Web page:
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Gut bacteria may influence Type 1 diabetes

By Tim Sandle     Mar 19, 2014 in Science
Gut bacteria in children, with typical diabetes auto-antibodies, differ from those in healthy children. These differences exist before antibodies are detectable in the blood.
Type 1 diabetes is often referred to as insulin-dependent diabetes. It is also sometimes known as juvenile diabetes or early-onset diabetes because it often develops before the age of 40, usually during the teenage years.
In Type 1 diabetes the beta cells in the pancreas stop making insulin (simply the pancreas — a small gland behind the stomach — does not produce any insulin). The illness and symptoms develop quickly (over days or weeks) because the level of insulin in the bloodstream becomes very low. Type 1 diabetes used to be known as juvenile, early-onset, or insulin-dependent diabetes. It usually first develops in children or in young adults. Type 1 diabetes is treated with insulin injections and diet.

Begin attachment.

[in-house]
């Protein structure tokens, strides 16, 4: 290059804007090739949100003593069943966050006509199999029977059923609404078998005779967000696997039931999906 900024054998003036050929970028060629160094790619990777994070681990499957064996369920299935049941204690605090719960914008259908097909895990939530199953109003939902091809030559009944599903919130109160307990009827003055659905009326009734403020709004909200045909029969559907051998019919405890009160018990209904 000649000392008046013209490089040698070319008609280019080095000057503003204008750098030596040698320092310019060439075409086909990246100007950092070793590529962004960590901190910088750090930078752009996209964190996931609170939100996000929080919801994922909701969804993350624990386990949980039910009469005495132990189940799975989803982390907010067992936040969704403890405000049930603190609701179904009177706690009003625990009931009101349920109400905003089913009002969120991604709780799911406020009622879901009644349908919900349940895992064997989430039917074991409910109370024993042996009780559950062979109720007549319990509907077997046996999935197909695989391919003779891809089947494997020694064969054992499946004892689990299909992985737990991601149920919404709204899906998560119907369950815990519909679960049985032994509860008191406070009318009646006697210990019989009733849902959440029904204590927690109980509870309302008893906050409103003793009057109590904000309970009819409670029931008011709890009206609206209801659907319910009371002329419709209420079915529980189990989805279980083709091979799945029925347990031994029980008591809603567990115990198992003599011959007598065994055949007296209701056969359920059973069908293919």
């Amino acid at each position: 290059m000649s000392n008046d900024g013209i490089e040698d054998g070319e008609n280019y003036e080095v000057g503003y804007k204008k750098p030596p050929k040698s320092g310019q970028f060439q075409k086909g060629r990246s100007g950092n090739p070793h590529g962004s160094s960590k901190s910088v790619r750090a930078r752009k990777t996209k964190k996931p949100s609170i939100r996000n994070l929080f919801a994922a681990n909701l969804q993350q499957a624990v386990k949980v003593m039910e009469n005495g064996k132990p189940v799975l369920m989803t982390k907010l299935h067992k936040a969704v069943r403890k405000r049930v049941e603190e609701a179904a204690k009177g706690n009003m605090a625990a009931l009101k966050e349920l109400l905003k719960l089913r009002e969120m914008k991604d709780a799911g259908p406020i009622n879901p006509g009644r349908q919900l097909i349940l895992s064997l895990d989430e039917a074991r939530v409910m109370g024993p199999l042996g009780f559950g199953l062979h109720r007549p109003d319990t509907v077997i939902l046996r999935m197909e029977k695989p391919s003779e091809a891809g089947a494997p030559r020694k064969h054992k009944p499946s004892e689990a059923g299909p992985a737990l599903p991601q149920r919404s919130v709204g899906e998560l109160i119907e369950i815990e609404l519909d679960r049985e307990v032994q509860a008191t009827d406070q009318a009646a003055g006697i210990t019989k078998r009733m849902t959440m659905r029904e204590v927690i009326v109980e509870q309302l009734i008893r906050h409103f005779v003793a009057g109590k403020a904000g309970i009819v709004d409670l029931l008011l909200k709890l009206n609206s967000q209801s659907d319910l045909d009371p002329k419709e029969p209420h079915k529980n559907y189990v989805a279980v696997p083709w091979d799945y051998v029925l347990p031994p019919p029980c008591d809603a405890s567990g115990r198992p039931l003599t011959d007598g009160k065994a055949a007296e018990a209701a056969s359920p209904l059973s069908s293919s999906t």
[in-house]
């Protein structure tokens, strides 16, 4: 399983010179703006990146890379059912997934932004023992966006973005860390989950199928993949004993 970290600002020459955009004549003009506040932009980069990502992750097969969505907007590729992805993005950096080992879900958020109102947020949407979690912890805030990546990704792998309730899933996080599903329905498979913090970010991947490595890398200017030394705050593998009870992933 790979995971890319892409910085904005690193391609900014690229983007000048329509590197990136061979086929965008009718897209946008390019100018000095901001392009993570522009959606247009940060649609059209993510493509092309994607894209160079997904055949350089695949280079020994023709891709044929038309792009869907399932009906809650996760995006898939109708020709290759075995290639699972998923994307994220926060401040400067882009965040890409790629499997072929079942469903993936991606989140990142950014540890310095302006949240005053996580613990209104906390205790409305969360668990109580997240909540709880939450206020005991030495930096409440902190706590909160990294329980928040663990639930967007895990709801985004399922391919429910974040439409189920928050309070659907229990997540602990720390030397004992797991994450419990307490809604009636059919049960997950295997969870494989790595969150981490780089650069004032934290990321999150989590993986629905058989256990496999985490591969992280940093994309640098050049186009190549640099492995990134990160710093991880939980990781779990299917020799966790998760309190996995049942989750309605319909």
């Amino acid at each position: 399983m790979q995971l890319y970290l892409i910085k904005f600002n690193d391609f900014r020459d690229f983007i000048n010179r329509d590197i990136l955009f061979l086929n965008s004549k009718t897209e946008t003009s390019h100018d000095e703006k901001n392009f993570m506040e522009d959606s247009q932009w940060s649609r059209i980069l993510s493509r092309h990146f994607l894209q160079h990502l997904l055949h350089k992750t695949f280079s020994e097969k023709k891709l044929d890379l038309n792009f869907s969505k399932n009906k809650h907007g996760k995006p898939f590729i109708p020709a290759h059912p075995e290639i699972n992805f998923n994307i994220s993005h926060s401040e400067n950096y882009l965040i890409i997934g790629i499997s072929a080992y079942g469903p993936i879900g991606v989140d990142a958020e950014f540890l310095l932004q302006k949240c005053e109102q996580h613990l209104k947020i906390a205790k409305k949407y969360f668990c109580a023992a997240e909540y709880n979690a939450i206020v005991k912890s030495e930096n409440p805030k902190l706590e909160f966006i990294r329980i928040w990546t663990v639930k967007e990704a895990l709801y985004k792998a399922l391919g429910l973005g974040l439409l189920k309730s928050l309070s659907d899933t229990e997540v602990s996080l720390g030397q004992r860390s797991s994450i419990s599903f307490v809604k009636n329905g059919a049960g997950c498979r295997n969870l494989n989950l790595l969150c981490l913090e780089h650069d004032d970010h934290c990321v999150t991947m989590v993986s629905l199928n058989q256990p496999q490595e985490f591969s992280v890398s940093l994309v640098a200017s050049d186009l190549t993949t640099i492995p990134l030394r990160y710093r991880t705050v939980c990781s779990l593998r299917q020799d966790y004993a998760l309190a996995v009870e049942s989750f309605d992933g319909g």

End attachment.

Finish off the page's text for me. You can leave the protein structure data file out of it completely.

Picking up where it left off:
With the research, scientists compared the composition and interaction of the gut bacteria in children who went on to develop diabetes-specific auto-antibodies in their blood with data from children who were auto-antibody negative.
The scientists found that the bacterial interaction networks in the gut varied significantly in the two groups — even in the first years of life, months or years before one group developed the typical diabetes auto-antibodies. This finding adds to evidence that microbial DNA may be involved in the development of autoimmune processes.
The research team hope that this new insight will help with tackling autoimmune responses at an early age.
The study was carried out by scientists from Helmholtz Zentrum München. The study has been published in the journal Diabetes, in a study titled “Compromised gut microbiota networks in children with anti-islet cell autoimmunity, Diabetes.”
More about Bacteria, Gut, Microbiota, Diabetes, Type 1 diabetes
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